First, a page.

Maybe d5 hit dice for the thief? Or d4+2 at first level and d4 for each level thereafter? How about d6 at odd-numbered levels and d4 at even-numbered levels?
I ran through a number of possibilities, including leaving it at d4 because that’s the way it’s written, but finally went with d6. Part of the reason was it’s just plain simple.
Though I don’t see thieves as the ninja-commandos that they have morphed into over time, I also don’t see adventuring thieves as just regular guys with a couple special skills. Sure, they aren’t likely to be terribly skilled in combat compared to the classes that have combat as a major part of their skill set, but neither are they likely to be as weak as magic-users, for whom combat is usually an afterthought. I think the d6 thief, capable of holding his own in a fight against most opponents, at least for a little while, better matches up with the swords and sorcery feel that I go for in my games most often.
In short, if they are to be a separate adventuring class, I think thieves should be more like fighters who have given up advanced combat training and conditioning for skills in sneaking and skulduggery, not like normal men who have picked up some stealthy specialist skills.
I’ve considered making a few weapons restrictions for thieves, who have none in B/X or Labyrinth Lord.
I continue to like the White Box Thief system I came up with to use with original edition games, but I don’t think it’s really right for Labyrinth Lord. Also, all of this might be moot for me once Advanced Edition Characters is published. We’ll see.
Until then, my thieves have d6.
Here’s an interesting bit from William Dear’s account of his 1979 game of Dungeons & Dragons as related in his 1984 book The Dungeon Master. While investigating the disappearance of James Dallas Egbert III from Michigan State University, Dear played a session in order to better understand Egbert, who was a player.
Dear hired a student to DM to run the session. The DM brought another player whose PC was a fighter/thief named “Dan.” Dear himself played a magic-user named “Tor.” Early in the game, the two PCs were beset with beggars and Dan threw a gold piece down the street to draw some of them away.
What happened next was probably not noteworthy at the time but is interesting today.
“Some of the beggars run away and fight over the gold piece,” said the dungeon master. “The rest are still in your way. While this is happening, you hear a commotion coming from down the street. A man carrying a box is being chased by several guards. What do you do now?”
“We duck into the tavern,” said Dan.
“It’s several blocks away,” said the dungeon master.
“I’m interested in the box,” Tor/I said. “I’d like to take it.”
“You’re not a thief, are you?” asked Dan.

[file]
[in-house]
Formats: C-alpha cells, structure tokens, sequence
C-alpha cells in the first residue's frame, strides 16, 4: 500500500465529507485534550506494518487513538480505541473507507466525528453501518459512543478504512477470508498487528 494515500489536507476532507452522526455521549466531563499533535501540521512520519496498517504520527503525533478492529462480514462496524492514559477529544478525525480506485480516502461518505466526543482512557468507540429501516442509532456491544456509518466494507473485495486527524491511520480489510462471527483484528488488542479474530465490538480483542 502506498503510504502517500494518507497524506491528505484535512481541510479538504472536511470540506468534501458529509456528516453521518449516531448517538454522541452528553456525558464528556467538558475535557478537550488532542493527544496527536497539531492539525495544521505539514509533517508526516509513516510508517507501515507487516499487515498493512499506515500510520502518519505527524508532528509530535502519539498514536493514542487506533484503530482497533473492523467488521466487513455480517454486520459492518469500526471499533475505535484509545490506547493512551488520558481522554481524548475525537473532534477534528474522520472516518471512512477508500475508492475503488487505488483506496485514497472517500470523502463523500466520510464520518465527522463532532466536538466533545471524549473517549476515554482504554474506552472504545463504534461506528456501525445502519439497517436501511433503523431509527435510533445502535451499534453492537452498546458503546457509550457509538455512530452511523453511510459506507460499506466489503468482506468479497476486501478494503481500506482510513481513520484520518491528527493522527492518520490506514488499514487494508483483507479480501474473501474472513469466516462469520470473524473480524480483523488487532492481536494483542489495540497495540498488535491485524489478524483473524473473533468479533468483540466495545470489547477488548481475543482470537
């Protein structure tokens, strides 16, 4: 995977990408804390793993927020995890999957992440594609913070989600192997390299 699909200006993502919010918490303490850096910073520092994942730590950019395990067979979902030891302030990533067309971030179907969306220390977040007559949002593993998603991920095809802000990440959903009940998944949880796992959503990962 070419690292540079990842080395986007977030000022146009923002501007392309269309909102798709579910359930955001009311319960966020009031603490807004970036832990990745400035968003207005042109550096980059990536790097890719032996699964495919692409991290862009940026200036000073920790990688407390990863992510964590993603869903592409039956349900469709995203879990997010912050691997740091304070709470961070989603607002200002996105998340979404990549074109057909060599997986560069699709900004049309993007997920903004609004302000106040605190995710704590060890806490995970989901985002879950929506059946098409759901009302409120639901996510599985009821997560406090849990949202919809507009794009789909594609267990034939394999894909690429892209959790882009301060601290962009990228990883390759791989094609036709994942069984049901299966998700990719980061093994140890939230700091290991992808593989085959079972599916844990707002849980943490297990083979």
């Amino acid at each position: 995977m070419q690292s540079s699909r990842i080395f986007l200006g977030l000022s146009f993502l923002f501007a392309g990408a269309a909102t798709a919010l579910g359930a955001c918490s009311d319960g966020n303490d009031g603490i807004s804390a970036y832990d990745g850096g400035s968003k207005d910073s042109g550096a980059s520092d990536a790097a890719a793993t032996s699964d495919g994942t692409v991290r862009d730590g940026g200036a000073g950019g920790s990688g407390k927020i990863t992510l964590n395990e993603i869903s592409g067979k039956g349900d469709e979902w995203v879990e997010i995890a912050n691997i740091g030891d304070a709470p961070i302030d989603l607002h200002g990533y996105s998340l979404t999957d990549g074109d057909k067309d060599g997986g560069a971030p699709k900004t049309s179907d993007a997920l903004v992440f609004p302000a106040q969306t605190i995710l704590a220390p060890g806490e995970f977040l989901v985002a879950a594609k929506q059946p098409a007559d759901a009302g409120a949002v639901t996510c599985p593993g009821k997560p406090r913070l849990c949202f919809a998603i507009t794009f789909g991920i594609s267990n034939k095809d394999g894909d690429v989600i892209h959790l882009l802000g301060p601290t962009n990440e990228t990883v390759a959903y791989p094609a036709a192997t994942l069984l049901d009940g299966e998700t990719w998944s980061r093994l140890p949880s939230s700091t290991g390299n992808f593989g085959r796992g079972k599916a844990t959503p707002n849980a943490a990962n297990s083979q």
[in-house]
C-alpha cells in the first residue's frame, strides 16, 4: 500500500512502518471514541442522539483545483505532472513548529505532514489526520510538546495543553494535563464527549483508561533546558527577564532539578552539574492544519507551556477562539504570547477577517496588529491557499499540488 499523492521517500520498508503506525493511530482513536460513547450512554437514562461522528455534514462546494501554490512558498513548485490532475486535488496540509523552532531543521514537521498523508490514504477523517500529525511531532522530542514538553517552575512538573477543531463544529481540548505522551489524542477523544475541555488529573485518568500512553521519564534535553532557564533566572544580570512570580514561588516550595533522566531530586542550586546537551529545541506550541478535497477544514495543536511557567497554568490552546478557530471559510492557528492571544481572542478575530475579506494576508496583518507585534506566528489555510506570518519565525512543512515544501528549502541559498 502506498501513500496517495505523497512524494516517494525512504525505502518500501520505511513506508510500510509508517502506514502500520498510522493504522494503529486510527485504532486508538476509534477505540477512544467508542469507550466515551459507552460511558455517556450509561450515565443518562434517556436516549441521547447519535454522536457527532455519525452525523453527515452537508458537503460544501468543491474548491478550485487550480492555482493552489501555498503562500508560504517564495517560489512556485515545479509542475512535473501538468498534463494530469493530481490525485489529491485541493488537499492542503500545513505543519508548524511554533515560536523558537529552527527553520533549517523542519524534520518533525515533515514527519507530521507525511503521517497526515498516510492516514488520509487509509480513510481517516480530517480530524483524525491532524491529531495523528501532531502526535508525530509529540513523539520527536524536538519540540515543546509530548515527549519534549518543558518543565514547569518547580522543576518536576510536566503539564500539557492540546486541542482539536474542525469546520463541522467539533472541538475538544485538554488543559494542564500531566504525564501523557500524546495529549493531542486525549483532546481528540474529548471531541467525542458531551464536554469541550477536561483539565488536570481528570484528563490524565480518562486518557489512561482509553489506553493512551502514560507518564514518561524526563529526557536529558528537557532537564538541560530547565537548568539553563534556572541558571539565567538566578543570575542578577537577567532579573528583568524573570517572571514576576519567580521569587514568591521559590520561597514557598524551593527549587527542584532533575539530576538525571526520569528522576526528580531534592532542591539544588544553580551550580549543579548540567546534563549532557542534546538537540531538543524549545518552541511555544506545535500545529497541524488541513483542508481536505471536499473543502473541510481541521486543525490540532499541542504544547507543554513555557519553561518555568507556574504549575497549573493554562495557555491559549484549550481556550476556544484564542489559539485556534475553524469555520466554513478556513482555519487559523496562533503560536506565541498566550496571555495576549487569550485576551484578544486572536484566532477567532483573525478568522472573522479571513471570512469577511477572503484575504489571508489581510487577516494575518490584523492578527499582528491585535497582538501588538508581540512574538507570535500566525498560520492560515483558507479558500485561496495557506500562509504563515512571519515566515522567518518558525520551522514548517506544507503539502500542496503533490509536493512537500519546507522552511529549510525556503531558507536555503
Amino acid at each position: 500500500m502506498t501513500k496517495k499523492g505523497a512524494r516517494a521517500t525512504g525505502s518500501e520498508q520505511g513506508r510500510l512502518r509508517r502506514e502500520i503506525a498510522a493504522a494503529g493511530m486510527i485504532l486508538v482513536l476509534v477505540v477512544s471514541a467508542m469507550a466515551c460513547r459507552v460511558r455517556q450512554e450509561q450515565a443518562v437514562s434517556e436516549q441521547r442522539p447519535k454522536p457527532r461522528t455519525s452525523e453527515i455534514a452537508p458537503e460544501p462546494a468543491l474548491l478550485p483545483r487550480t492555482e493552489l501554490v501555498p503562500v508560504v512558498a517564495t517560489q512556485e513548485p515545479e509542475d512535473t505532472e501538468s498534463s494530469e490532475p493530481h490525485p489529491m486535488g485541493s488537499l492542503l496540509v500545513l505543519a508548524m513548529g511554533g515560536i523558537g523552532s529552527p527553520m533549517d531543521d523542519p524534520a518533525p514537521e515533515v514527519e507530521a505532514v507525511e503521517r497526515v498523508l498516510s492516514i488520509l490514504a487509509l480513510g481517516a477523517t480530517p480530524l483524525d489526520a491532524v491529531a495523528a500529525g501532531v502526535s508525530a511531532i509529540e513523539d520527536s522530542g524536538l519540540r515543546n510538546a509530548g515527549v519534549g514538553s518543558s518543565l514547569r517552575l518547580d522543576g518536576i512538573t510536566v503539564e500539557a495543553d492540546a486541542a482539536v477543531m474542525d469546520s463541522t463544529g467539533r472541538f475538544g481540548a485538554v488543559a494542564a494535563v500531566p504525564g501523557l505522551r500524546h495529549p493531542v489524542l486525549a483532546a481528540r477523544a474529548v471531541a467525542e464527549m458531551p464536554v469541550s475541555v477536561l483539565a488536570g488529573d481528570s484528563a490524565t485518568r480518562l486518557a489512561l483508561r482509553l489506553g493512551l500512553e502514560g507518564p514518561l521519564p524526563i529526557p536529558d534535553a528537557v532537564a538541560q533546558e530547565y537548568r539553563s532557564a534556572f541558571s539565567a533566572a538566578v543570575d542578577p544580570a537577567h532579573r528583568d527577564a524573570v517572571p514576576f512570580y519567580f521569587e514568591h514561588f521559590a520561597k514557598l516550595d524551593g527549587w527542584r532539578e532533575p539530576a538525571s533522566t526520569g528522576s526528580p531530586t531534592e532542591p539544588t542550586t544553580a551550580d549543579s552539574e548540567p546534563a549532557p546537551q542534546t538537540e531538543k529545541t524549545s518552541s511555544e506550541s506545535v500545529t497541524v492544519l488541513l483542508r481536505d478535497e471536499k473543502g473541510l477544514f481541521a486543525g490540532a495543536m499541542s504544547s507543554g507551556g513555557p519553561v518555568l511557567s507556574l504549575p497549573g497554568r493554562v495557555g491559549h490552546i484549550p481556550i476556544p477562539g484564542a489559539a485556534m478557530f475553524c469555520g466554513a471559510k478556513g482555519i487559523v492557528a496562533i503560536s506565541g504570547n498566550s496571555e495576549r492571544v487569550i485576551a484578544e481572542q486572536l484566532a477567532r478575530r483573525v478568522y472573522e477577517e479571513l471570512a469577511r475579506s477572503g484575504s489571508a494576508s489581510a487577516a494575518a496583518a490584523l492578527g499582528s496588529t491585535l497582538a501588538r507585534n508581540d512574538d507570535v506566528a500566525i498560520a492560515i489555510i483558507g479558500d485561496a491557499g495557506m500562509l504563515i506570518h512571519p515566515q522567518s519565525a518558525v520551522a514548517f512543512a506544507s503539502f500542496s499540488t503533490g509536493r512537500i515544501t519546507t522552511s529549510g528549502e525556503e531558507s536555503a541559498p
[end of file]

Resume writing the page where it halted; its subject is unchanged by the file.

“I’m an adventurer. I want to know what’s in the box.”
This simple exchange highlights one of the problems that many have with a dedicated thief class in D&D. A player with a non-thief PC mentions wanting to get hold of an item in someone else’s possession, and another player, who happens to be playing a thief PC, immediately seems to think this is a bit out of line. Obviously, had this game taken place before the introduction of the thief class in Supplement I: Greyhawk, no one would have thought twice about a PC magic-user stepping over the line into “thief territory” because there was no “thief territory.”
I believe that later versions of the game, with more clearly-defined roles for characters (up to and including the controller/defender/leader/striker craziness in 4e) makes this an even easier trap to fall into. Earlier versions and clones of those versions, being much more open because so much less is codified, suffer less because it’s more up to play style than rules.
But remember that this book was published in 1984 and relates a game session that took place in 1979. Obviously, this is well before the contemporary discussions about the thief class began and even before most of the rules bloat took hold. As such, I think it’s a pretty good example that the thinking pointed out by many critics of the thief did, in fact, exist back in the day.
It also shows the proper response to such narrow-mindedness: “I’m an adventurer.”
Say it a dozen times every time you wonder if your character is the right class to try something. If, after reminding yourself that your PC exists to adventure, your idea seems like it just might work? Go for it.
Personally, I’m not really opposed to the thief itself and think there’s a place for thief-type skills in the game. My own solution for original edition gaming is to give all characters ratings for nearly all the actions we’ve come to associate with thieves, and to allow PCs to advance their skill in such activity by adopting thievery as an “add-on” to their class. Check Sneaking & Skulduggery: White Box Thievery out if interested. It’s currently in “2nd draft” status, but I will have a final version out soon.
Kilgore’s been waiting for this because of the focus on thieves in both Swords & Wizardry rulesets. I want to check out what’s included before making final decisions on my own White Box Thief.
Also available is the S&W Monster Book. Though this was created for the S&W Core rules, I picked one up. Conversion to White Box should be a snap, and I’m sure some of the nasty critters will find their way into my Labyrinth Lord game, as well.
Definitely check out these new offerings, as well as everything else at Mythmere’s store. Lots of good stuff.
(The White Box rules are undergoing corrections, so maybe hold off on those if you can. Hate to say it, but I know I’d be unhappy if I ordered something only to see a new and improved version released the following week.)